Changing Warhorses in Midstream

Michael Barone’s LA Times op-ed, Changing Warhorses in Midstream” makes a rather dramatic comparison:

Consider the presidential election of 1864. The defeat of the incumbent, Abraham Lincoln, would have made an enormous difference. Union casualties were heavy throughout the year. It was widely expected that Gen. George McClellan, ousted from heading the Union army by Lincoln in 1862, would be the Democratic nominee and that he would win. Lincoln was renominated by the Republican National Convention in June, but through September many prominent Republicans were plotting to choose another nominee. Lincoln clearly stood for continued prosecution of the war, and the Republican platform came out strongly for the abolition of slavery. The Democrats were united around McClellan at their August convention but divided on policy. The Copperhead wing of the party wanted immediate peace, and it managed to write the party platform.

Is the 2004 election as consequential as the election of 1864? The answer to that question depends on what you think John Kerry’s military and foreign policy would be, and there is room for thinking many things.


There is something to say for Mead’s argument, but I take a different view. Bush, in his formal National Security Strategy statement and in his actions in Afghanistan and Iraq, has transformed U.S. foreign policy more than any president since Truman. The very violence of Kerry’s denunciations of Bush; his contempt for the president, which he makes no effort to conceal; the suggestion that America under Bush is totally isolated from the world — these positions will have consequences. They affect what other nations and what the terrorists think the U.S. will do and thus have a role in determining how they will act.

Moreover, Kerry will be the nominee of a party that is split as much as McClellan’s was. About half of Democrats favor the Iraq war and about half are against. Pollster Scott Rasmussen recently reported that 62% of Americans agreed that the world would be a better place if other countries became more like the United States, while only 14% believed it would be a worse place. But there is a big difference between Republicans and Democrats. Fully 81% of Bush voters but only 48% of Kerry voters agreed with the statement.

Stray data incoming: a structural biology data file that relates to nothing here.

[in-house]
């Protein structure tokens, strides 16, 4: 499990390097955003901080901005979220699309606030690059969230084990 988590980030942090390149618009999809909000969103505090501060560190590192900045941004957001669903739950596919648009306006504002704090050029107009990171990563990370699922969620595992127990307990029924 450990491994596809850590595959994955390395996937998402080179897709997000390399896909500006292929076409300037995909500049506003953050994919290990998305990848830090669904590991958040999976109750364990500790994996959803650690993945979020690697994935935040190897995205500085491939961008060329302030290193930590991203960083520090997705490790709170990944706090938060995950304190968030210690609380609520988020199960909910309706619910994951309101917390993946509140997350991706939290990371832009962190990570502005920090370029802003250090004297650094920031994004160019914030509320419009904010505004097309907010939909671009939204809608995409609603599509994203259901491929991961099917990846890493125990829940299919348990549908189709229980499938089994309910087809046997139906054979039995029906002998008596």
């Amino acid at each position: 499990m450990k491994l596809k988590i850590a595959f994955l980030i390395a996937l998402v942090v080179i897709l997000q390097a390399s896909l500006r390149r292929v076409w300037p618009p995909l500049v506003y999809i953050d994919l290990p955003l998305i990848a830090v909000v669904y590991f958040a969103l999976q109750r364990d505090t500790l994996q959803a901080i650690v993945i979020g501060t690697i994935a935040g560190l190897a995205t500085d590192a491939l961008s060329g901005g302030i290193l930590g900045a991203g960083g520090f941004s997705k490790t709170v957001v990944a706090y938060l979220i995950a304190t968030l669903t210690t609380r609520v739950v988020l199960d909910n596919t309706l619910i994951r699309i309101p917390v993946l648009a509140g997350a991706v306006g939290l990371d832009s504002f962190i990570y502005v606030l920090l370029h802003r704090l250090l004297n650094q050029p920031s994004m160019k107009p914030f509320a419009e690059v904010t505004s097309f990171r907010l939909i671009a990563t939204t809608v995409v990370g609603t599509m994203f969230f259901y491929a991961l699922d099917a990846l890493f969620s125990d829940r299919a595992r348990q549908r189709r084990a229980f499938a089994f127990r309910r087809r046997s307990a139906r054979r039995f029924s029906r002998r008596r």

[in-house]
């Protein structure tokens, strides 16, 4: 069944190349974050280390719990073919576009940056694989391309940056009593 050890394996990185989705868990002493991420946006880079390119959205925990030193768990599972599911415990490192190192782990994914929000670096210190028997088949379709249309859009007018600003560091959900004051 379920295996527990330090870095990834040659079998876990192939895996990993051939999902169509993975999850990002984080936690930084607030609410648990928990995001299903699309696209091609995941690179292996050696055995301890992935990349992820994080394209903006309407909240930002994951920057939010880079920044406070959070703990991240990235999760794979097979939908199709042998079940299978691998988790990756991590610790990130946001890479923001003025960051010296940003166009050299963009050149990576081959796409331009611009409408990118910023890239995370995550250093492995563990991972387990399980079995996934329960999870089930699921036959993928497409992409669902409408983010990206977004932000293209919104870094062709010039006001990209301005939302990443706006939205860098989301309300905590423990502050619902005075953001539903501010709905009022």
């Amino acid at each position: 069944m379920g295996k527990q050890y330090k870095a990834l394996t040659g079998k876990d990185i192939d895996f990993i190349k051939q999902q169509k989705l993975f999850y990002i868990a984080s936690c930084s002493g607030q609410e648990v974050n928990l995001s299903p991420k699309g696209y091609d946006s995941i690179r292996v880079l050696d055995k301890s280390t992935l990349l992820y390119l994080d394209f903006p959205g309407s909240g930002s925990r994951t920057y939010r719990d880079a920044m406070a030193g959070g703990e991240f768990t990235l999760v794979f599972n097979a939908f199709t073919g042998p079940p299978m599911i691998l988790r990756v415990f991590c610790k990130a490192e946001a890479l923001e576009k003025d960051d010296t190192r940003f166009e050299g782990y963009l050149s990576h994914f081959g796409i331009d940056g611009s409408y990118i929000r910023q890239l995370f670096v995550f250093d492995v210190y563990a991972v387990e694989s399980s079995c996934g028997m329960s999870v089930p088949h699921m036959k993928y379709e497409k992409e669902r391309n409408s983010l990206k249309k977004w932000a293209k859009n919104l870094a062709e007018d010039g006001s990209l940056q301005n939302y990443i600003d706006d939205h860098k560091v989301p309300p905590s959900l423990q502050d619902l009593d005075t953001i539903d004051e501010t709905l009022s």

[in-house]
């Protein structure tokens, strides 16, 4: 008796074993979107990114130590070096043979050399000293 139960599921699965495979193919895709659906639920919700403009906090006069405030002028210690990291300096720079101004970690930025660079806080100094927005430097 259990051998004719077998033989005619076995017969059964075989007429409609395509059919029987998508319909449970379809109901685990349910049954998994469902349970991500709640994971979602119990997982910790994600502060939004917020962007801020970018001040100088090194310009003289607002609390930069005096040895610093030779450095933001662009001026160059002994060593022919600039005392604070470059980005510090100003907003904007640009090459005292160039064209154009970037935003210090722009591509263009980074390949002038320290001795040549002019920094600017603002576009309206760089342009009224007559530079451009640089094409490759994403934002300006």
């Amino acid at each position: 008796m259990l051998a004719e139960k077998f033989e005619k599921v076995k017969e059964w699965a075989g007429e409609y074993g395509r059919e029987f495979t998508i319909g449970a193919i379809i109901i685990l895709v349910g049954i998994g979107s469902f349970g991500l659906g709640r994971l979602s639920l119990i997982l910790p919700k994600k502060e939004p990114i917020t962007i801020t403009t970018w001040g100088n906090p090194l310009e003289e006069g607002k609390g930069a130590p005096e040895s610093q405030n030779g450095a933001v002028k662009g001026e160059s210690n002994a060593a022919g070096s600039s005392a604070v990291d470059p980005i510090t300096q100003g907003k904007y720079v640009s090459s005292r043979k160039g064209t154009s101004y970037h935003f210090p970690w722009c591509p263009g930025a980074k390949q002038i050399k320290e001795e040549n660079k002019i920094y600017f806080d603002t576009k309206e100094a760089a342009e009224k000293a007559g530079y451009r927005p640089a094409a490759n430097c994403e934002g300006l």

The next four years are likely to present unforeseen challenges, and the difference between Bush and Kerry, although not as great as that between Lincoln and McClellan, will probably be greater than the differences between candidates in the wartime elections of the 20th century. Throwing out this president would make a difference.

As even occasional readers know, I prefer Bush over Kerry in this election. I’m not, however, sure that the “don’t change horse in mid-stream” argument is particularly helpful to Bush in this case. Ronald Reagan used it quite successfully in 1984, but then his policies were quite popular. He used it again in 1988, urging the election of his Vice President, saying, “But when you have to change horses in midstream, doesn’t it make sense to switch to the one who’s going the same way?” But the polls clearly show an ambivalence toward Bush’s policies and the current direction of travel.

Rhetorically, there’s not much difference between Bush and Kerry on Iraq. Both want to finish what we started. Pretty clearly, though, a President Kerry wouldn’t have initiated this war–which may or may not earn him points with the electorate at this stage; how it will play out by November is unknowable at this stage, given how much in flux the Iraq situation is.

More importantly, though, in assessing Barone’s thesis, is the fact that Bush and Kerry have fundamentally different views on the war on terrorism. The Bush policy is much more aggressive–a literal rather than a figurative war–than we’d likely see under Kerry. Ultimately, though, we have to speculate on what Kerry would do since he’s been incredibly vague, preferring to criticize the Bush policy without arguing a concrete alternative.

UPDATE: More thoughts here.

UPDATE II: I essentially agree with Kevin Drum on the strained nature of the Bush-Lincoln comparison. I was going to write about that when I first read the subtitle of Barone’s piece, but I got sidetracked by the substance of the Bush-Kerry difference and the tactical issues.

One could plausibly argue that the terrorist threat is comparable to that of secession, I suppose, but the Bush-Kerry gap is smaller than that seen in several other wartime elections–Nixon-McGovern as the most obvious ferinstance.

FILED UNDER: Afghanistan War, Campaign 2004
James Joyner
About James Joyner
James Joyner is Professor and Department Head of Security Studies at Marine Corps University's Command and Staff College and a nonresident senior fellow at the Scowcroft Center for Strategy and Security at the Atlantic Council. He's a former Army officer and Desert Storm vet. Views expressed here are his own. Follow James on Twitter @DrJJoyner.


  1. Tom Maguire says:

    …we have to speculate on what Kerry would do since he’s been incredibly vague, preferring to criticize the Bush policy without arguing a concrete alternative.

    Almost anything he says (other than Bush-bashing) is likely to annoy some part of his Anybody But Bush coalition.